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Document Max. Freq Min. Freq
Frederick H. Dyer, Compendium of the War of the Rebellion: Regimental Histories 582 582 Browse Search
The Atlanta (Georgia) Campaign: May 1 - September 8, 1864., Part I: General Report. (ed. Maj. George B. Davis, Mr. Leslie J. Perry, Mr. Joseph W. Kirkley) 136 136 Browse Search
Rebellion Record: a Diary of American Events: Documents and Narratives, Volume 5. (ed. Frank Moore) 28 28 Browse Search
Col. O. M. Roberts, Confederate Military History, a library of Confederate States Military History: Volume 12.1, Alabama (ed. Clement Anselm Evans) 28 28 Browse Search
Harper's Encyclopedia of United States History (ed. Benson Lossing) 27 27 Browse Search
William Schouler, A history of Massachusetts in the Civil War: Volume 2 23 23 Browse Search
Rebellion Record: a Diary of American Events: Documents and Narratives, Volume 9. (ed. Frank Moore) 19 19 Browse Search
Horace Greeley, The American Conflict: A History of the Great Rebellion in the United States of America, 1860-65: its Causes, Incidents, and Results: Intended to exhibit especially its moral and political phases with the drift and progress of American opinion respecting human slavery from 1776 to the close of the War for the Union. Volume II. 17 17 Browse Search
Rebellion Record: a Diary of American Events: Documents and Narratives, Volume 11. (ed. Frank Moore) 12 12 Browse Search
Elias Nason, McClellan's Own Story: the war for the union, the soldiers who fought it, the civilians who directed it, and his relations to them. 12 12 Browse Search
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Browsing named entities in Rebellion Record: a Diary of American Events: Documents and Narratives, Volume 8. (ed. Frank Moore). You can also browse the collection for September 1st or search for September 1st in all documents.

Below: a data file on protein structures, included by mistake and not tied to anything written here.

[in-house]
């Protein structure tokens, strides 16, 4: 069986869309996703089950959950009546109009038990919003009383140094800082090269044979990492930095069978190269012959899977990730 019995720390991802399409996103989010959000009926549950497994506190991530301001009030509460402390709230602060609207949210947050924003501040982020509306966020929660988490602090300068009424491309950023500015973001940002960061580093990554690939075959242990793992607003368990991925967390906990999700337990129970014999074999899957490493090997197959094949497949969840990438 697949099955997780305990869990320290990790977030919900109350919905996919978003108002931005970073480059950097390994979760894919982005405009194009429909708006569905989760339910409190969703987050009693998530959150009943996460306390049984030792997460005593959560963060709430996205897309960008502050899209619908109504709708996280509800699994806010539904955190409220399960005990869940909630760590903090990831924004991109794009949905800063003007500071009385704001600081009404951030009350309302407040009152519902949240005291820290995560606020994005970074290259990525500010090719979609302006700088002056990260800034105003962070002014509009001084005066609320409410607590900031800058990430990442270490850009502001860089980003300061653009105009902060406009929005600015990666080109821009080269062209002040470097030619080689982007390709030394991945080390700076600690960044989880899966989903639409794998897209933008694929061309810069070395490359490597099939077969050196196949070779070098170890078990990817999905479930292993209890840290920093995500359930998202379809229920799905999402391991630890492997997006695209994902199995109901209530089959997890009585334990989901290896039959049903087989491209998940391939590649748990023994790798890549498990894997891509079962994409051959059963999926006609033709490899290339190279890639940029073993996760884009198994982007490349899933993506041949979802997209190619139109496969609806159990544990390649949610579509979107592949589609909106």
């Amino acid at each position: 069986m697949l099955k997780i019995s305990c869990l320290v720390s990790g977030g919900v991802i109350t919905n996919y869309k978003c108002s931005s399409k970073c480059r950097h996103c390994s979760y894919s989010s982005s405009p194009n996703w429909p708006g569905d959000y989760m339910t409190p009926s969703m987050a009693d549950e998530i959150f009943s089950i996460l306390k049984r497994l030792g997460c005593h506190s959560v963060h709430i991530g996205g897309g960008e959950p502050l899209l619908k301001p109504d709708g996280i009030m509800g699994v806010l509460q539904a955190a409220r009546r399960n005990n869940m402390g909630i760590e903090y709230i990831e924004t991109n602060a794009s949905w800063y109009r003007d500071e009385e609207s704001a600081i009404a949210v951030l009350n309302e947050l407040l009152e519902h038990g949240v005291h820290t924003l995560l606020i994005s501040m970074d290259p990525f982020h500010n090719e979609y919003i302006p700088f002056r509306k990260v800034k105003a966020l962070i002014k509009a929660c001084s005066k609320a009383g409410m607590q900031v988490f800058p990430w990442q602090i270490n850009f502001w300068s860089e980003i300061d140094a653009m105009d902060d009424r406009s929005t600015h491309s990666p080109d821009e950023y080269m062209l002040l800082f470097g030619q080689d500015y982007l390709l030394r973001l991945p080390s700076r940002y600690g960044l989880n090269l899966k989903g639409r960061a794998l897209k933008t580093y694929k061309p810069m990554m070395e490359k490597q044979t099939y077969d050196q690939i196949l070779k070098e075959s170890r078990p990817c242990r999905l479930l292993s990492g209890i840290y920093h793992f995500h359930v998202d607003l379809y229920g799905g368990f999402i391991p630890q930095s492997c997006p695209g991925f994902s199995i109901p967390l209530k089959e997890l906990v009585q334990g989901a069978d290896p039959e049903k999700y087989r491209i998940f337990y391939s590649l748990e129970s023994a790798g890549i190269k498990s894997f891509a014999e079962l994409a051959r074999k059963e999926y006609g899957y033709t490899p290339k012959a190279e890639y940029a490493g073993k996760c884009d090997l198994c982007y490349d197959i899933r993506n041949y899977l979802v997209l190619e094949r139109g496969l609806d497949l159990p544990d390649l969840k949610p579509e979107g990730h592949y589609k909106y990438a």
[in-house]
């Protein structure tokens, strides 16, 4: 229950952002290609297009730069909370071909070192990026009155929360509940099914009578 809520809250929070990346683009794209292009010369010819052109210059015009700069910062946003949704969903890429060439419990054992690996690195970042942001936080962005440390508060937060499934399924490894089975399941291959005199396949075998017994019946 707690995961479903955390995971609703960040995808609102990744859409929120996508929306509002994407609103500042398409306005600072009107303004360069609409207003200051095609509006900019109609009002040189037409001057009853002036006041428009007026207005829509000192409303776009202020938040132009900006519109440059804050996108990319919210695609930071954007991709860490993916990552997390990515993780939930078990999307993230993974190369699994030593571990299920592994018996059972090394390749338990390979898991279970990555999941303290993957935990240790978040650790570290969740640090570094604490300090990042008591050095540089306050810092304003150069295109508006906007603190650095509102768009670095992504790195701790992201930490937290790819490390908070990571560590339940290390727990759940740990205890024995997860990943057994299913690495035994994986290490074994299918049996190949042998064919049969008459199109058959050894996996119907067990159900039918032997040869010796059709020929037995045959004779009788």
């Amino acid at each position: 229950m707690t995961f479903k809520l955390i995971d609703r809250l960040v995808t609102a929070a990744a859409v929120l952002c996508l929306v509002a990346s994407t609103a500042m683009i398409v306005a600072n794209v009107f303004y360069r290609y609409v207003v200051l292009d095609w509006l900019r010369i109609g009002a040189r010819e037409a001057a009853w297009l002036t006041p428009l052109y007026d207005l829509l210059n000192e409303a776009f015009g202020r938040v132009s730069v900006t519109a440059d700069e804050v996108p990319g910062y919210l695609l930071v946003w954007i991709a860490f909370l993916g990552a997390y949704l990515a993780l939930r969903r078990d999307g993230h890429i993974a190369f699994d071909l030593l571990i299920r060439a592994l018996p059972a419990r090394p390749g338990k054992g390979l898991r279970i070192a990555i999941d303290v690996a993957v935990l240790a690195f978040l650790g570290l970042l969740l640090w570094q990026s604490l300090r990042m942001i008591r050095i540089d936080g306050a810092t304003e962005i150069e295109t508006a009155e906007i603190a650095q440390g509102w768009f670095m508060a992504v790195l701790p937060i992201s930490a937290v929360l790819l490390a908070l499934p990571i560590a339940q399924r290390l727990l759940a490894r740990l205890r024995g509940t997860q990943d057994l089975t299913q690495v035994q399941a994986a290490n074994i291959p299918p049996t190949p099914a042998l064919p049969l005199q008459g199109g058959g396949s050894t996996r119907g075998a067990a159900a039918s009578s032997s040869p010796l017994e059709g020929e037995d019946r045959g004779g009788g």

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y our men,) four hundred wounded, and seventy-seven prisoners taken, besides one piece of artillery, two hundred stand of arms, and fifteen wagons. After several skirmishes with the enemy, General Blunt descended Arkansas River, and on the first of September occupied Fort Smith, Arkansas. The main body of our troops in the Department of the Missouri had, in the early part of the season, been sent to reenforce General Grant before Vicksburgh. Taking advantage of this reduction of force, the er, of cooperating with the movements of General Rosecrans compelled him to take the field without awaiting the return of this corps. His main column moved on three roads, making Kingston his objective point, which place was reached on the first of September. Knoxville was also occupied on the first by Colonel Foster, and General Shackleford moved forward to Loudon Bridge, which was burned by the retreating enemy. Another small column had marched from Kentucky directly on Cumberland Gap. By